Certainly, a job interview is about selling yourself to the company, to the hiring manager. But too many candidates go in into an interview not realizing that by rights, the company should be trying to sell them the job too. The questions you ask of the company as a candidate can be just as important as the questions you get asked yourself. If you go in there only trying to sell yourself to the company, you look too desperate, like you would do anything for a job. If you go in there and ask questions that don’t seem completely relevant, it becomes clear that you don’t really have much of an idea. What you need to do is a lot of homework to try and understand what job interview questions you can ask of the hiring manager that would be relevant, that would show them that you have personal standards to uphold.
Here are a few job interview questions that you would probably want to ask of any hiring manager to know how clear the company is about your responsibilities:
1. How long has the position you are interviewing me for existed, and how did it happen to come about? Certainly, this question can seem a little overconfident. But it can help you understand the circumstances under which the job was created. Does the company need new staff because it’s expanding? Perhaps the position has existed for a long time, but it has high turnover because it entails working under a pushy boss. If you can tactfully ask all these questions, you will seem a lot more serious about the job that anyone who doesn’t.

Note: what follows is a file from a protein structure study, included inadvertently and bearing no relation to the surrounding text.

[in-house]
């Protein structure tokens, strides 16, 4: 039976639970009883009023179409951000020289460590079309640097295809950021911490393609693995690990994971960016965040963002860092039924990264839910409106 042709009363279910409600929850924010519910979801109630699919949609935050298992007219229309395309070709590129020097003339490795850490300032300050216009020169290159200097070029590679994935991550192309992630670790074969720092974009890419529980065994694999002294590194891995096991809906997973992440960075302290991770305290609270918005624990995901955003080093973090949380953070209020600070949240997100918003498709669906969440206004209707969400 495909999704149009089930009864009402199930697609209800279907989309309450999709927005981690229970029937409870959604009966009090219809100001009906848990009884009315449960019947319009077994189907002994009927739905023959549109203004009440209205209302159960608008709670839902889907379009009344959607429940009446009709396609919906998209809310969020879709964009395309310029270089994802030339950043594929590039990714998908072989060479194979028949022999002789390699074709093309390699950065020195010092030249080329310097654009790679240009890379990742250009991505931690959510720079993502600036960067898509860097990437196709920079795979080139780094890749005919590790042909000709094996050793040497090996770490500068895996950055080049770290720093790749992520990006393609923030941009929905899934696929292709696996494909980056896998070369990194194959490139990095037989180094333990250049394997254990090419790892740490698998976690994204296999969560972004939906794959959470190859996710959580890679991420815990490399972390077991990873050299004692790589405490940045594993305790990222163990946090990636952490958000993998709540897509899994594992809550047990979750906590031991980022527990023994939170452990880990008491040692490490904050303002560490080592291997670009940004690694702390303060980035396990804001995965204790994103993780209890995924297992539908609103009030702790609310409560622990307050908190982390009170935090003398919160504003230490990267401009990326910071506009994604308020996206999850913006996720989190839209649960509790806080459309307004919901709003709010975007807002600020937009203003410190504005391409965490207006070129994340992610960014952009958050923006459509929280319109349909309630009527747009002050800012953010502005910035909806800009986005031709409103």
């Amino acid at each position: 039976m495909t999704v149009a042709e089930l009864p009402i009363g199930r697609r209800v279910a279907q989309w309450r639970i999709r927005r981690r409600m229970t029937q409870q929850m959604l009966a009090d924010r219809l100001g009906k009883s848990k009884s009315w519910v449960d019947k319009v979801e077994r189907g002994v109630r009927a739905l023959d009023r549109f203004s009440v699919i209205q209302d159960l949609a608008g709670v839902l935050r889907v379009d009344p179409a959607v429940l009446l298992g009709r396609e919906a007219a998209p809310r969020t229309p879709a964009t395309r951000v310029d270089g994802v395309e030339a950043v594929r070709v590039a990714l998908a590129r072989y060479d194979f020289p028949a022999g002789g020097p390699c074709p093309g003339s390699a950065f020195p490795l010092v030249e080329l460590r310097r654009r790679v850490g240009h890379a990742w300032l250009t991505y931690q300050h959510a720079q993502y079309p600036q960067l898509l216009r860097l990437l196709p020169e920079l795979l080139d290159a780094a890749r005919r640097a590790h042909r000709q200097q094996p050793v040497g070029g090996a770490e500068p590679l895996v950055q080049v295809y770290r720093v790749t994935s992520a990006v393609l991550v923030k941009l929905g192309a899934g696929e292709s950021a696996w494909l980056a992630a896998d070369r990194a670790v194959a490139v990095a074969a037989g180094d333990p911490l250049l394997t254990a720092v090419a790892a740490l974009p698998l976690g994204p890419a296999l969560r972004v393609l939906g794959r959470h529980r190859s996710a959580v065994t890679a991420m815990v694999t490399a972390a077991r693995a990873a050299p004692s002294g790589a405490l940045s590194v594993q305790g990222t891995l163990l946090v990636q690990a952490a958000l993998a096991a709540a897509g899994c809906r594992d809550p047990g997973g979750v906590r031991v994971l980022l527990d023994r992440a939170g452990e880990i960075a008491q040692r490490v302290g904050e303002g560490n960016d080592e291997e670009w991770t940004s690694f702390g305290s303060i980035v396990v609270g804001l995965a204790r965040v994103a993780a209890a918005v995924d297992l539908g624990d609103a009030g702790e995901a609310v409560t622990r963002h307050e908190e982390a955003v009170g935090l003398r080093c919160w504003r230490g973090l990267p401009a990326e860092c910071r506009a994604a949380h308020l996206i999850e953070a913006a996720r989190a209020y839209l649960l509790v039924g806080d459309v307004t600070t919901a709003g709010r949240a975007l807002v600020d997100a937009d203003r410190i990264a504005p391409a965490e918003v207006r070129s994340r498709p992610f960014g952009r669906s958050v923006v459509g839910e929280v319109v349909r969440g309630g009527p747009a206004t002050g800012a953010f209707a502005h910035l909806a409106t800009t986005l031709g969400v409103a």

2. If you want to think of some great job interview questions to ask, all you need is to try to turn around a question that you can expect they would ask you. You know how they’re always asking you why you would like to work for the company? Ask the interviewing staff instead, what they like about working for their organization. You don’t want them to stutter and stammer, because that would show you that perhaps there was something unpleasant about working there.
3. Do you realize that they always ask you what you can bring to the job? Ask them what resources they make available to your job. If you ask them what kind of results they expect you to produce, you can hold it up against the resources they make available to you and find out if they’ll expect you to produce impossible levels of performance.
As you leave the interview, ask to have the interviewer’s business card. It’ll be a great way for you to send a thank you note. They expect those these days.